We are a uranium-rich country. Uranium is in the soil and as it breaks down there is a point at which it becomes a gas. That means it becomes movable within the soil. That gas itself gives off alpha radiation, which is a very dangerous form of radiation that can damage DNA. On the next slide you'll see both direct and indirect damage to DNA. This information is compliments of Dr. Aaron Goodarzi. We actually have a Canada research chair studying this at the moment in Alberta.
The next slide, on radiation and DNA damage, shows that alpha radiation is powerful. It doesn't penetrate very far, so if it hits our skin, it doesn't do as much damage as it does if it gets into our lungs. Our lungs are very sensitive. The lining of our lungs is sensitive and when the cells in them are irradiated, they get damaged. Alpha particles are very destructive. The damage is akin to having a cannon go through DNA. That kind of damage is hard to repair, and as a result the probability of genetic mutations and cancer goes up.
The next slide is on strategies for reducing risk. Just to recap, the kind of damage done by the radiation emitted from radon is significant. The damage is difficult for the body to repair once radon is in the lungs.
The next slide is on education and priority setting. Radon does exist across the country. People have developed radon-potential maps. This one is compliments of Radon Environmental where they've looked at where uranium exists and where the potential for higher-breakdown products is, although we do recognize that every home is different. Also there's a map of the United States to show that we are not alone in this and that the states that are on the border have a similar kind of radon profile to that found in Canada. We know that under our current Canadian strategies, we need to educate not just the public but ourselves. Most public health professionals have never heard of radon. When we do work out in public health units, environmental health inspectors, public health inspectors, and medical health officers are still unaware that radon is dangerous. Many bureaucrats and ministries of health are unaware that radon is dangerous.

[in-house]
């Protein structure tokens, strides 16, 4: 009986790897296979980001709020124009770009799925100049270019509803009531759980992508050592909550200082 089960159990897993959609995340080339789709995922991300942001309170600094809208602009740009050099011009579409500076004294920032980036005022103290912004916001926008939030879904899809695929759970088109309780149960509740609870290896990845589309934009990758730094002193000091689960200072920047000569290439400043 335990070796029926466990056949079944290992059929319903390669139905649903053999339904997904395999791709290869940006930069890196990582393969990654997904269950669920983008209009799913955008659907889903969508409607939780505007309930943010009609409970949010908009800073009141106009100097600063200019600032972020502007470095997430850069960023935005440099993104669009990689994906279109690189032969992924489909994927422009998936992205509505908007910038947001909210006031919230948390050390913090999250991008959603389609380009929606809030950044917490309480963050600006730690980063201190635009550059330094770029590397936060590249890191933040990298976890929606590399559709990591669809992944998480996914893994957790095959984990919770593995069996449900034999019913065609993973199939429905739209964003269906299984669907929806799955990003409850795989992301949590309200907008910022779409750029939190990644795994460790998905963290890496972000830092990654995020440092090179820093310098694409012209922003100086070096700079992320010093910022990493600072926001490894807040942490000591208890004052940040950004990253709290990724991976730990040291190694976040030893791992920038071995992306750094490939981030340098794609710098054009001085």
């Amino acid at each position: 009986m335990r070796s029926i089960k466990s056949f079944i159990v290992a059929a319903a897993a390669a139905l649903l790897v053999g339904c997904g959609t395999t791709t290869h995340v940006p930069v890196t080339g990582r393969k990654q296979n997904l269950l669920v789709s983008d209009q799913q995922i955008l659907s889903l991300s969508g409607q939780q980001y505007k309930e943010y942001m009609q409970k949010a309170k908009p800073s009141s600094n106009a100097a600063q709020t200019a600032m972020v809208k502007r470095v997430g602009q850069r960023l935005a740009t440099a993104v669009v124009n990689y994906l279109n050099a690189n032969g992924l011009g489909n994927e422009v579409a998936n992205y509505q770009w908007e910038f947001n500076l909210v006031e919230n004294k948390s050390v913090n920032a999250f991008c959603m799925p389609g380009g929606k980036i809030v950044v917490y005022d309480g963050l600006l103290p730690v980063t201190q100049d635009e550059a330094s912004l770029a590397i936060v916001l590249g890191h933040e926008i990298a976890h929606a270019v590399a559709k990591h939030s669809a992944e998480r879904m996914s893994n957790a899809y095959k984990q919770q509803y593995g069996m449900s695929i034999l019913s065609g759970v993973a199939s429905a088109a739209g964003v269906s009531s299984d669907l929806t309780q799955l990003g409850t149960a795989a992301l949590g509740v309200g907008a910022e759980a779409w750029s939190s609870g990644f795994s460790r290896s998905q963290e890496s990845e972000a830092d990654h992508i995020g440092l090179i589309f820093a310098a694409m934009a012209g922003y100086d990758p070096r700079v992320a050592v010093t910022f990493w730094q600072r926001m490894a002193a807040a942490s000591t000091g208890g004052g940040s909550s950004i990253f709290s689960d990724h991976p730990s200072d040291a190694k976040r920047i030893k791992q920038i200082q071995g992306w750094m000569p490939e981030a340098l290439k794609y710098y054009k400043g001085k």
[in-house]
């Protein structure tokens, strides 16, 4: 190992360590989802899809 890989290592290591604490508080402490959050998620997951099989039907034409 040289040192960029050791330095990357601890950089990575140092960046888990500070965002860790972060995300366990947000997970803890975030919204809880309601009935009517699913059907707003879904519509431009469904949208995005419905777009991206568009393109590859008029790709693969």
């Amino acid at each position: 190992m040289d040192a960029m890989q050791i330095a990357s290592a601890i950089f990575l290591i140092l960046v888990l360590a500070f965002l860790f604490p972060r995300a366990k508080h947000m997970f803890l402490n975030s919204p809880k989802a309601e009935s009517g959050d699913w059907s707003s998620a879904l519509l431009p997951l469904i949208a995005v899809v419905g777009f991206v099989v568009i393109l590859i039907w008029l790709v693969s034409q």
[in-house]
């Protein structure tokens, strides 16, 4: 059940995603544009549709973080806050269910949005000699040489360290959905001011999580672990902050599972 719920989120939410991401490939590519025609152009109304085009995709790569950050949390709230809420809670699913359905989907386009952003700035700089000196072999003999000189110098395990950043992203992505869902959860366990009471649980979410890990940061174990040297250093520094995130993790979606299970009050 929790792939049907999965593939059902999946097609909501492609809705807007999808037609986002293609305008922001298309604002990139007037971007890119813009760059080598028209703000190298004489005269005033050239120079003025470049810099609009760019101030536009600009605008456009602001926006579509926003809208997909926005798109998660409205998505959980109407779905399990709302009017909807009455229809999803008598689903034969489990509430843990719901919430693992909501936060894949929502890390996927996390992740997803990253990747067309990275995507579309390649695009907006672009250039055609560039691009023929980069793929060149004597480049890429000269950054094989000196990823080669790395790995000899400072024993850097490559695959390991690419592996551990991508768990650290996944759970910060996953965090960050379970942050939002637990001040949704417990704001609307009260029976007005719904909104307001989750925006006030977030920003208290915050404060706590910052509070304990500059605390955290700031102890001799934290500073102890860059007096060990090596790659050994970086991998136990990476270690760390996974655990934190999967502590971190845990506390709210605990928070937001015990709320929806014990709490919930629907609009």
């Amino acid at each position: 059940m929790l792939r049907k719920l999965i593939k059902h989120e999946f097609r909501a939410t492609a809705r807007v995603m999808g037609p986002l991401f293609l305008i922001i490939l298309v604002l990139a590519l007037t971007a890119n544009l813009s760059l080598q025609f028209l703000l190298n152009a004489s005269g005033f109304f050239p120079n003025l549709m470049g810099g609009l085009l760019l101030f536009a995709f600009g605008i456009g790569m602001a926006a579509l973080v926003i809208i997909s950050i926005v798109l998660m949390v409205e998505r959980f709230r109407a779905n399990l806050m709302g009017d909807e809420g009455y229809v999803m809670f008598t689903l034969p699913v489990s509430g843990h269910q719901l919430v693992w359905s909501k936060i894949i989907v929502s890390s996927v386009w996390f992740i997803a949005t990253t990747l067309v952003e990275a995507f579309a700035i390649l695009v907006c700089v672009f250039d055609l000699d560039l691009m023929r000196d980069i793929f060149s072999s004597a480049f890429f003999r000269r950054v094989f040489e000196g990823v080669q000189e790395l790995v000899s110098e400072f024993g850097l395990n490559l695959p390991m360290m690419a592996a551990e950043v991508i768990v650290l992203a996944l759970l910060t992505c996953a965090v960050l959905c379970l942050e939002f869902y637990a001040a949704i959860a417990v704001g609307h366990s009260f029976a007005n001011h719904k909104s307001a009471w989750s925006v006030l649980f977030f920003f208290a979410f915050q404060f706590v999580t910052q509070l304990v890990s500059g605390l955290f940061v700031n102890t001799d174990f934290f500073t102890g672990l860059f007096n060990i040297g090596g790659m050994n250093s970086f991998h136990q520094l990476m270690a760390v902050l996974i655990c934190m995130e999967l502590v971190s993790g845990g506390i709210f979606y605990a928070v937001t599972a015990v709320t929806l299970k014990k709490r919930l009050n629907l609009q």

Also health researchers are only really beginning to do work in this area across the country. In order to have building codes changed, people need to know why you're changing them. We need testing and remediation training. People need to understand why they're actually doing this kind of work.
Kelley Bush alluded to the fact that they've been tracking awareness among the population. This is done by Statistics Canada. The next slide shows a representative Canadian sample. It's been done since 2007 actually, but these are results for 2009 onward. You can see that about 10% of the population were aware of radon. That's gone up to about 30%. This is the number of people who know what radon is and can accurately describe it. We're still at around 30% of the population who know that radon can cause lung cancer.
Health Canada does recommend that everybody test their homes. The next slide, which is also using data collected by Statistics Canada, clearly shows that very few people have tested their homes. Less than 10% of Canadians across the country have tested their homes. We have had a radon awareness program since 2007, so why aren't people testing? We don't have regulatory requirements, as Kathleen Cooper stated earlier. People need to be aware and motivated to change. It's up to the consumer. We have left it up to the consumer to test their own home.
I believe things like denial, the invisible nature of the gas, and people simply being unaware contribute to this. Test kits are still not that readily available across the country. You can phone and ask where you can find them, but they're not always there. In rural regions it's much harder for people to get access to test kits. People then fear the downstream costs of remediating—i.e., I don't want to go in there because I don't know how much it's going to cost me to fix my basement. In some cases the costs can be somewhat considerable, depending on the structure of the home.
Turning to the next slide, I believe to reduce the lung cancer risk from radon gas we need more leadership. The government can legitimate this as a risk. It's something that people don't know about, and we need to take a stronger role in getting people more engaged in this topic. It's not just Health Canada; it's all levels of government—ministries of health, provinces, municipalities. We need to be training people in the trades so they know what they're doing when they're building those radon-resistant homes, and why. Why is that pipe important? Why is that fan important? Again, we need to build radon out, going forward.
Other countries have shown that providing financial assistance works. People will energy-retrofit their home because they get a rebate, but the energy retrofit does increase radon levels. There is clear evidence that this exists. The tighter your home, the more the radon gas remains in your home. In Manitoba they're doing research to look at that at the moment. In Manitoba, though, you can also now get a rebate through Manitoba Hydro to do radon remediation. Some parts of the country are starting, but we need to be offering some kind of incentive for citizens to do this.
I would also like to put in a plug for workplace exposure, because I do study workplace exposure and radon. There are places in the country where people work underground, or in basements and even ground-level buildings, where radon levels are high. Some of these are federal government workers. We need more testing and remediation for workplaces.
That's it. Thank you.